Southern Sojourn – The Best of Atlanta

Please enjoy a piece by my dear friend Ally Batty, with photos by Sarah Dodge. The talented two are the authors of Go That Do There,   an insightful and entertaining account of their road trip across America, which you should check out immediately – if not sooner.

When I tell people I am from Atlanta, the conversation invariably turns to a few topics: my lack of a Southern accent and increasingly, the city’s reputation as a leafy mecca for Southern hipsters and new business.  Like many Atlantans, I have few traces of the both maligned and lusted -over Southern dialect.  We are a motley crew of old southern money, new business transplants, historically black colleges, changing neighborhoods, and both good and bad urban planning.

In truth, Atlanta is both everything and nothing it is made out to be.  If you come to Atlanta looking for narrow-minded frat boys and vapid debutantes, you will find them.  But you will also find easy interracial friendships, fierce southern progressives (and the odd thoughtful, intelligent conservative), and an abundance of smart, young entrepreneurs who are weaving a gritty, gorgeous, and delicious cultural tapestry of folksy southern charm and New South economic savvy.  So without further ado a few of my favorite Atlanta spots:



Little Five Points (so named because its center is comprised of a five street intersection) is like a counterculture Disneyland.  L5P, as it is affectionately known, is a bizarre little commercial district  wedged between dicey neighborhoods and streets lined with old Victorians.  It’s the kind of place where on any given day you could pick out a good healing crystal, drink a craft beer, and get a Prince Albert.  My church youth group used to hand out pb&j’s to the substantial homeless population in the neighborhood and were routinely turned away by offended L5Pers who merely appeared homeless.

West Egg

A vegetarian-friendly, southern-style brunch with a hot, hipster waitstaff, a breezy patio, and a Great Gatsby reference? Oui, merci.  West Egg‘s location on the industrial west side is gorgeously mirrored by the restaurant’s clean, wood and concrete-accented interior.  Try the fried green tomatoes, black bean cakes with eggs, and the pimento cheese grits.  This is Atlanta doing Brooklyn better than Brooklyn can.

Clermont Lounge

Ok, this is a weird one.  Mention Clermont Lounge to any Atlantan, and they will immediately recognize the name.  Not so strange for a list of best-loved Atlanta spots, right?  Here’s where it gets weird: the Clermont Lounge is a strip club in the basement of the now-defunct “pay-by-the-hour” Clermont Hotel.  Furthermore, all the strippers are either overweight, over the age of 40, or otherwise less-than-desirable.  I may catch some slack on this, but there’s nothing like dancing to funk music with a mixture of bachelorette parties, hipsters, sketchy old men, and a 65-year old named Peaches who can open a beer between her breasts.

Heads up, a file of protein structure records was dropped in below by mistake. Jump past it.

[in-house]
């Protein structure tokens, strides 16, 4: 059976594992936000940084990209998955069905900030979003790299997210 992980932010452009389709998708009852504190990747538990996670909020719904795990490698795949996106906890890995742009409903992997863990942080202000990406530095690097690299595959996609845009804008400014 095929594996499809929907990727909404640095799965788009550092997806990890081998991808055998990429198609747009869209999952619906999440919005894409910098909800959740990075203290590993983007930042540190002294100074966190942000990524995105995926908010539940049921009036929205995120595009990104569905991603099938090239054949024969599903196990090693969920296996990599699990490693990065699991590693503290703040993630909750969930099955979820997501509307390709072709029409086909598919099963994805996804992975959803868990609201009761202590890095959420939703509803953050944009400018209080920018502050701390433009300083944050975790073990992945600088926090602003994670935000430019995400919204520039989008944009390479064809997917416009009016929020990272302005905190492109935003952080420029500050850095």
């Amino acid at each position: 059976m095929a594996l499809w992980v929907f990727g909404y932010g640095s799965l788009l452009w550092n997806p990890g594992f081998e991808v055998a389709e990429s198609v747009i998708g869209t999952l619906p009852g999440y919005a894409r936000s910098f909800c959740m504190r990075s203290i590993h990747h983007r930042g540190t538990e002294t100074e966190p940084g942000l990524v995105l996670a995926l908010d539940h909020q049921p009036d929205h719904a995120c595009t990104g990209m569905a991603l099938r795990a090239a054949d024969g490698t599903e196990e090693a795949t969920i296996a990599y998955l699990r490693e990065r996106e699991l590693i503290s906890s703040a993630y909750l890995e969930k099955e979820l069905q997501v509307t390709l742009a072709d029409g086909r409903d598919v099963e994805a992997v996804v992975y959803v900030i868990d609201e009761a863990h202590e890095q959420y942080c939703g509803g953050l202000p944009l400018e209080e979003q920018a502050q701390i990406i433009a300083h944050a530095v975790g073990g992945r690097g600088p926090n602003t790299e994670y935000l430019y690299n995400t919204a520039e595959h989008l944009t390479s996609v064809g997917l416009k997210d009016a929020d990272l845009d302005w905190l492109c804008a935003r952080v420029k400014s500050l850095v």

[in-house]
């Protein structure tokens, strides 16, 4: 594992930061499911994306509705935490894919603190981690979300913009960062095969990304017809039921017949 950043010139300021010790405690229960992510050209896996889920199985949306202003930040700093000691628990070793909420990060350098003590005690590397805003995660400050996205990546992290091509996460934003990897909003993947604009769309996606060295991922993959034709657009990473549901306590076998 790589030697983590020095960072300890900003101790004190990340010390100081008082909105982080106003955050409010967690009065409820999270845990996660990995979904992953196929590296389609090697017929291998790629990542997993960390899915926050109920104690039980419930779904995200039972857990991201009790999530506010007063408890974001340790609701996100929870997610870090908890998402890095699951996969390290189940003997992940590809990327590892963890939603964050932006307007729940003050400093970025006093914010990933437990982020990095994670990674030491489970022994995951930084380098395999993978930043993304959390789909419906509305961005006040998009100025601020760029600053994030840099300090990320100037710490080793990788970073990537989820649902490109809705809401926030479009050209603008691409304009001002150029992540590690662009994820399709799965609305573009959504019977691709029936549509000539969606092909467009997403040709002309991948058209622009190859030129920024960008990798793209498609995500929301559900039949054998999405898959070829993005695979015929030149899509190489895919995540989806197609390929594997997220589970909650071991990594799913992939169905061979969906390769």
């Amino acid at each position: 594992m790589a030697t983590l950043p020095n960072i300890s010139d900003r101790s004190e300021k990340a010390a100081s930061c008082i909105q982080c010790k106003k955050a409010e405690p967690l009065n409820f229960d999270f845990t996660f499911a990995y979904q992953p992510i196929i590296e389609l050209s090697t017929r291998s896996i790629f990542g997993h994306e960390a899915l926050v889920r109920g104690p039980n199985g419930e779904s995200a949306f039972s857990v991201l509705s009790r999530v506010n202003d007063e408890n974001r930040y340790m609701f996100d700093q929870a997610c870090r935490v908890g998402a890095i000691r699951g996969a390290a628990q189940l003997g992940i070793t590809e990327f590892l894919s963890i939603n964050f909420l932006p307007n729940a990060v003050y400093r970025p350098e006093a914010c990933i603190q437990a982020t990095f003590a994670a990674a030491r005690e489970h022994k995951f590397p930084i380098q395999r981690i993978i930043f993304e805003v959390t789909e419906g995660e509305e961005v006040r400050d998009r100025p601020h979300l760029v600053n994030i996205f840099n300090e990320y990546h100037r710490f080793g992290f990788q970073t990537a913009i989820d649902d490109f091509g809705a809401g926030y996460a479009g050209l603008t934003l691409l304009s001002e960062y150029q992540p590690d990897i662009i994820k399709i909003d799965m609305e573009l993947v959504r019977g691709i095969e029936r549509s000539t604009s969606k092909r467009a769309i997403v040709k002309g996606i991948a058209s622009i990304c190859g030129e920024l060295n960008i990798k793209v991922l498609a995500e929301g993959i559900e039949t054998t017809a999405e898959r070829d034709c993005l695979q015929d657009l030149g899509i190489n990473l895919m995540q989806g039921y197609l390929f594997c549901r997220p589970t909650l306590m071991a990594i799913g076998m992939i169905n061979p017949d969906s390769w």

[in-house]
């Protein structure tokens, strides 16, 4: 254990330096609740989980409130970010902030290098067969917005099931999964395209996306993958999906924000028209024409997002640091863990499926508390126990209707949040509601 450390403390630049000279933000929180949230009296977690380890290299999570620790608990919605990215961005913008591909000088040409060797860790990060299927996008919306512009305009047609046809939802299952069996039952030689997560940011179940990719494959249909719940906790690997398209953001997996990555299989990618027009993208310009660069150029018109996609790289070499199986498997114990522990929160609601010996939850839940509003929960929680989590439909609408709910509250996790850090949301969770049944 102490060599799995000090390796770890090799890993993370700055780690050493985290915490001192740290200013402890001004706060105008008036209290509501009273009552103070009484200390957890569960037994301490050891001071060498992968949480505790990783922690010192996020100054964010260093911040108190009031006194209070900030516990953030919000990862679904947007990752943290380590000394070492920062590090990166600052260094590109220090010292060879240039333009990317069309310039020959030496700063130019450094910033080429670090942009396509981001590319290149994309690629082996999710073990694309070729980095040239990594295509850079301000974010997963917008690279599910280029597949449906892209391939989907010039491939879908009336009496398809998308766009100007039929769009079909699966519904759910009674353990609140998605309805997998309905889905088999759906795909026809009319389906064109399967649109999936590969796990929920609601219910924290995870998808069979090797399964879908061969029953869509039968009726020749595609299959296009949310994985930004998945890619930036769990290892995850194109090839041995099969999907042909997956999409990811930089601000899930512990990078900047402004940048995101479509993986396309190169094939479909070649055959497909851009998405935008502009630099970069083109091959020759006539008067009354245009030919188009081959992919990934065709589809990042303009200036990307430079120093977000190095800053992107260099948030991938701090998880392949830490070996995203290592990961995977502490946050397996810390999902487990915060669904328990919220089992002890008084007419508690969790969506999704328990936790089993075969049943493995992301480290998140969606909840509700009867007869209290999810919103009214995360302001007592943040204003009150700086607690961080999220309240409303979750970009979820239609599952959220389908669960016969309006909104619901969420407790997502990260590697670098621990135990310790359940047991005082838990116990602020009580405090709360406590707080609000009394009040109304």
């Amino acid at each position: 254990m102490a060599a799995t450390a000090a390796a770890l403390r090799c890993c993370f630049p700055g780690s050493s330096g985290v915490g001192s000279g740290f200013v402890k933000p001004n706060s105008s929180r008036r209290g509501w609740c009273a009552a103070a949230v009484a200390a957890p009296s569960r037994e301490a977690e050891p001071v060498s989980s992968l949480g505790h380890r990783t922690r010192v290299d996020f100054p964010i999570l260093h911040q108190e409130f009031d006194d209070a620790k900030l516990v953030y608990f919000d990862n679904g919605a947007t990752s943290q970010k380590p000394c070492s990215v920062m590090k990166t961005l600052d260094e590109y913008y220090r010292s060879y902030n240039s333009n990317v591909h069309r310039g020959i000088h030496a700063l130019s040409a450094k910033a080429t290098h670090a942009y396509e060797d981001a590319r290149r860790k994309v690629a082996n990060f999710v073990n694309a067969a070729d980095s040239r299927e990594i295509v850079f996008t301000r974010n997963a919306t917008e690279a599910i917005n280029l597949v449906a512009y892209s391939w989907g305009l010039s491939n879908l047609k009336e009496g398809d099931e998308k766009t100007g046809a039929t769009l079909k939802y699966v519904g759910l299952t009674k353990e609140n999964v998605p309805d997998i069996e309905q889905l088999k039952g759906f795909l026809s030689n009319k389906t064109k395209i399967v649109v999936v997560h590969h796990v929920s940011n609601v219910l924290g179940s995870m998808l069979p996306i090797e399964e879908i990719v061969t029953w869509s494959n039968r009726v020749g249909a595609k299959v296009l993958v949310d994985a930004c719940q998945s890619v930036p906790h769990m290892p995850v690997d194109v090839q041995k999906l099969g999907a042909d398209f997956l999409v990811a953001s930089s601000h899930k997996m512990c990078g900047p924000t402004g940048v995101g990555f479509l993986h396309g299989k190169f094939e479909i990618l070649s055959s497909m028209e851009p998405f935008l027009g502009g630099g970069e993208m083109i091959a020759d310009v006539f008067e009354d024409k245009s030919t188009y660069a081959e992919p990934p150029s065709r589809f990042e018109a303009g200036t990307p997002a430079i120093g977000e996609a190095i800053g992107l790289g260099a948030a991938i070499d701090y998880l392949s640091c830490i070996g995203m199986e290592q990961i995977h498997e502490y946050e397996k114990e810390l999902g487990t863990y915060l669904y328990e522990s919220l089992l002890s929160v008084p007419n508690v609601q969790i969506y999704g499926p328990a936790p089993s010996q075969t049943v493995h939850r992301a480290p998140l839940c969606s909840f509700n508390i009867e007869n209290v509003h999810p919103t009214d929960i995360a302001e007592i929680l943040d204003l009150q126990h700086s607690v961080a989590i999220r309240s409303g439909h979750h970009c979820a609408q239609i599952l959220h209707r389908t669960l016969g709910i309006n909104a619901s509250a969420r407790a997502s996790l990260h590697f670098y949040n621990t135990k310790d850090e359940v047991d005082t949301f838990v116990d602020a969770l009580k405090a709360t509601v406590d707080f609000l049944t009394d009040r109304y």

Inman Park

In my opinion, perfect Atlanta.  Beautiful Victorian homes with wide porches, old growth trees, and commercial districts within walking distance.  In-town neighborhoods like Inman Park made it difficult to explain in college how I grew up both within and without the city. There is something so magically Atlanta about the ambient, percussive chirp of cicadas mingled with the thrush of traffic.

St. Luke’s Episcopal Church

People often knock Atlanta for being an urban desert.  And in many ways, the downtown effectively closes down on Friday at 5 pm.  But sprinkled throughout the deserted office buildings and shuttered former department stores are beautiful, old churches surrounded by courtyards and brimming with shade trees and hydrangeas.  Downtown churches are thriving with parishioners who travel from all over to hear the good word and share some gossip over bitter, burnt church coffee.  I grew up at St. Luke’s Episcopal Church which perches like a grand, old matriarch along Atlanta’s pulsing arteries, I-75 and Peachtree Rd.  Bitter about the church’s homeless outreach programs, a neighboring restauranteur once paid a handful of homeless people to come into church on Sunday and sit amongst the seersucker suits and Lily Pulitzer.  Imagine his dismay when we all shook hands and hugged during the Peace, and not one Buckhead Betty batted a perfectly curled eyelash.

So, yeah, Atlanta rocks.  Buy yourself a Delta sale ticket (oh heck, and one for me too!) and come get lost on Peachtree.
– By Ally Batty

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